Fat makes you fat.
The world’s fat-phobia started years ago when the infamous Ancel Keys published epidemiological data linking fat-consumption to heart disease. While this type of data doesn’t prove cause and effect, markets were swarmed with low-fat, fat-free, and 0% fat products in the 80s and 90s. These items were marketed as “diet” products and promoted as being helpful at helping people lose weight. Over time, society grew fearful of fat, and people started to believe the notion that eating will make you fact.
Although it’s not intuitive, carbohydrates, protein, and fat can all be stored as fat. Even though fat is more calorie-dense than carbohydrates and protein, studies show that low-fat diets actually don’t produce any more weight loss than other types of diets. There is also evidence that low carbohydrate (read: “high-fat”) diets may actually be more beneficial than low-fat diets for weight loss, when healthy sources of fat are included.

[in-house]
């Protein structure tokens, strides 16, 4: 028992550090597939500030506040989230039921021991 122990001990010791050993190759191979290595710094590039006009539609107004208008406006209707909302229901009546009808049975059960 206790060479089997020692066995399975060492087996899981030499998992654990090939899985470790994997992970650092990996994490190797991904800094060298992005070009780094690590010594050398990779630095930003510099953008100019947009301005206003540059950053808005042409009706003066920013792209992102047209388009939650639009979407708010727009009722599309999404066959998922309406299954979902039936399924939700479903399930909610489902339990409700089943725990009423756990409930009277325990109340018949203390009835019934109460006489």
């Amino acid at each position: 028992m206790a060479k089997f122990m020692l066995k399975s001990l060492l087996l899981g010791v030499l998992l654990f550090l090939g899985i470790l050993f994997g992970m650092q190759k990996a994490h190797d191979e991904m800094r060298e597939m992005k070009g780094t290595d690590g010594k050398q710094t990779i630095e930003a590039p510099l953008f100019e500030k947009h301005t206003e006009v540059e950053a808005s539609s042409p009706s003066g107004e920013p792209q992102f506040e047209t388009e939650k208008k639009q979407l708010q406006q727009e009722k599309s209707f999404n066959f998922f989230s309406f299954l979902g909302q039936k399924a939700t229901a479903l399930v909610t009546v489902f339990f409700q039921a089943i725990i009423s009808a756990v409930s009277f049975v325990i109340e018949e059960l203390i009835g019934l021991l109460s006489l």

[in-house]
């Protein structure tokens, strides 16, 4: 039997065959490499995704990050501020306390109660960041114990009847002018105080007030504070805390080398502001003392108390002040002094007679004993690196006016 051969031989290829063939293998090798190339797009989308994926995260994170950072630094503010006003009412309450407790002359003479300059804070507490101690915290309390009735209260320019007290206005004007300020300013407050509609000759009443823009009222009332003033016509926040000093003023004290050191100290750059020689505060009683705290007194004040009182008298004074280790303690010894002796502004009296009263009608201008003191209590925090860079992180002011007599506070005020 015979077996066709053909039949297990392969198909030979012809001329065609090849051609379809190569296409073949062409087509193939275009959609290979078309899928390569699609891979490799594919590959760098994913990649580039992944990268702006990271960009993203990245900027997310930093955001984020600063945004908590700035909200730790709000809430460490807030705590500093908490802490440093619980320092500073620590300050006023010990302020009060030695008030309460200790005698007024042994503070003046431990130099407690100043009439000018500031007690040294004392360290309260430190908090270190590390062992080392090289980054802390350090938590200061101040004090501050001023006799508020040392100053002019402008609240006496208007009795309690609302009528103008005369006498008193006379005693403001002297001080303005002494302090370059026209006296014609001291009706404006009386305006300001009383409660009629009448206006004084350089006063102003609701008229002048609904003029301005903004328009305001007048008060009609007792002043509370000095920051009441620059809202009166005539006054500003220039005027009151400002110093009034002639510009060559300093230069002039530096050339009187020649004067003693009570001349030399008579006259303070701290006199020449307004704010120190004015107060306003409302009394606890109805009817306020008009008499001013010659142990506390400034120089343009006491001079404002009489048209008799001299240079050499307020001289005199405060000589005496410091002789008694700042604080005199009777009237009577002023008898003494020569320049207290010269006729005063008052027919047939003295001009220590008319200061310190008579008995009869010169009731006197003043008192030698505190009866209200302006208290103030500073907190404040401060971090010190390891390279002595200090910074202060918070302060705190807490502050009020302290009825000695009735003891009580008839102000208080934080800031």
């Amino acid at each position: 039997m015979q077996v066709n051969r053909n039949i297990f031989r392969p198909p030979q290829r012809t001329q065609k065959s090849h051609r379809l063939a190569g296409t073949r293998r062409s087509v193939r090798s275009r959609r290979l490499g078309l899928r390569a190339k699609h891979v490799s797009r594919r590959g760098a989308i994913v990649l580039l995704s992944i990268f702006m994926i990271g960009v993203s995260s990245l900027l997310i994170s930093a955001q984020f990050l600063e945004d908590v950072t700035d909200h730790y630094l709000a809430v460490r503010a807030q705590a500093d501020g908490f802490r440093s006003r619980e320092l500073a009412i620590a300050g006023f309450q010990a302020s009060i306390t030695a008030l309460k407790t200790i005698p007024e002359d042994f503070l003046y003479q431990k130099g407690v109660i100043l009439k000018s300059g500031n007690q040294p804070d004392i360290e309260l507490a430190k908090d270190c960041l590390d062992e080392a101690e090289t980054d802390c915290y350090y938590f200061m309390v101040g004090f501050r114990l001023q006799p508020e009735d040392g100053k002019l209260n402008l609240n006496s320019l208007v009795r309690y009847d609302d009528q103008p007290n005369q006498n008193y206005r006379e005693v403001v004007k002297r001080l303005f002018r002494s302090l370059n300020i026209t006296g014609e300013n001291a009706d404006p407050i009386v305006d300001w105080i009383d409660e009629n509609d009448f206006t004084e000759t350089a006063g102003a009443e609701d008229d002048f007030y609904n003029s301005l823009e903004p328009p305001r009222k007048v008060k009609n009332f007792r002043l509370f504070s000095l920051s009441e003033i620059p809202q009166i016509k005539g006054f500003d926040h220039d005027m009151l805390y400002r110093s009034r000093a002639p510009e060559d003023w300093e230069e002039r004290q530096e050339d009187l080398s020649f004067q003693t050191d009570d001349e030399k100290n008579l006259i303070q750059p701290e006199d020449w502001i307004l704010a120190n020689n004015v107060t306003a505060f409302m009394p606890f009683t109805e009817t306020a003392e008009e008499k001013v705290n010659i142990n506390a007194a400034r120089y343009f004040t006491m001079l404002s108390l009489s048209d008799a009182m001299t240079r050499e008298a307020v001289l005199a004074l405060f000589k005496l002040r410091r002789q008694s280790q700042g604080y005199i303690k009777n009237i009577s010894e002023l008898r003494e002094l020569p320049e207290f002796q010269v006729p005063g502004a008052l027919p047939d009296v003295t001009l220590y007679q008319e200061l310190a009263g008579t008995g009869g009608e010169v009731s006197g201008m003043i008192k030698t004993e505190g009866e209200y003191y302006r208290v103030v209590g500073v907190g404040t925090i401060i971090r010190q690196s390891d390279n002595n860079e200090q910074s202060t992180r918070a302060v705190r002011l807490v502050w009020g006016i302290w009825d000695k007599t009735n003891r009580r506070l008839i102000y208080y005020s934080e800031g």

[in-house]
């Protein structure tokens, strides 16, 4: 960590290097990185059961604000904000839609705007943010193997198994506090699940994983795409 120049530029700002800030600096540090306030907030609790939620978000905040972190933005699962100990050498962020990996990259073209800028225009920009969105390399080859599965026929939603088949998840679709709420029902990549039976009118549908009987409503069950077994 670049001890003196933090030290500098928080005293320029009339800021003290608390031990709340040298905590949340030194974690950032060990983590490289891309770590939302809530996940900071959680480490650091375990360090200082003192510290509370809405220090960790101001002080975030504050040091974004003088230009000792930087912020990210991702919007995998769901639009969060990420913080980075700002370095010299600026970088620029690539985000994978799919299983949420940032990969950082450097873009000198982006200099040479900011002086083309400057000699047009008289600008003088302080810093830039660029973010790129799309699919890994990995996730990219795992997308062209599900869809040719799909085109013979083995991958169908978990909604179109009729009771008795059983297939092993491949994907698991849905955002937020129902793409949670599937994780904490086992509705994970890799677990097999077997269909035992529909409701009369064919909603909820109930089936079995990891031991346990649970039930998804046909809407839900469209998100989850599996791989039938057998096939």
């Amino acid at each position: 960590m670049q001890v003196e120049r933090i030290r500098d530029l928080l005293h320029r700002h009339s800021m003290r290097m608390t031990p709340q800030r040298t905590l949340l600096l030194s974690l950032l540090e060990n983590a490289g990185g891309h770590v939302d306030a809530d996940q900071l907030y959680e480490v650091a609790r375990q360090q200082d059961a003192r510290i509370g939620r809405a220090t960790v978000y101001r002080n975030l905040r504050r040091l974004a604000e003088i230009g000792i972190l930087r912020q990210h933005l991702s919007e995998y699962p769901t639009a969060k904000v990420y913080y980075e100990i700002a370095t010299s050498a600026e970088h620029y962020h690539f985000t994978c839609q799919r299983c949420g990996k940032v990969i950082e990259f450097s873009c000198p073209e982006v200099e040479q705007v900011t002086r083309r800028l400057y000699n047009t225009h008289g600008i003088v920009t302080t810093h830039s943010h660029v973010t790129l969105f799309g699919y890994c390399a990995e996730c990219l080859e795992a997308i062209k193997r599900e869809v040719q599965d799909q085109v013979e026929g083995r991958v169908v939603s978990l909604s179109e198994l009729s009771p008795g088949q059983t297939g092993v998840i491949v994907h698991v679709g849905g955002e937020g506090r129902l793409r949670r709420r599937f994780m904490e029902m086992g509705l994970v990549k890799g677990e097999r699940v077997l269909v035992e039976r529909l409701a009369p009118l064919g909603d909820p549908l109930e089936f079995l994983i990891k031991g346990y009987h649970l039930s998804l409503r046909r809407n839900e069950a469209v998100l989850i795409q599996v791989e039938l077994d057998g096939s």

Ironically enough, at the same time low-fat “diet” products started to floor the shelves, people started getting heavier. While the jury’s still out as to whether there is any link between the two, some people have proposed that the sugar that started being added to foods when fat was removed is to blame for the rise in obesity.
The Bottom Line
Since all excess calories can be stored as fat, too much of any macronutrient (carbohydrates, protein, or yes, fat) can make you “fat.” While you should be mindful of the energy density of fats, which pack over twice the calories per gram as protein or carbohydrates, there is no reason to steer clear of this nutrient. In fact, fat is essential in so many bodily processes, including the absorption of many vitamins, the production of important hormones, and brain function. Nevertheless, there is nothing special about fats per se that cause it to be stored as fat more readily.
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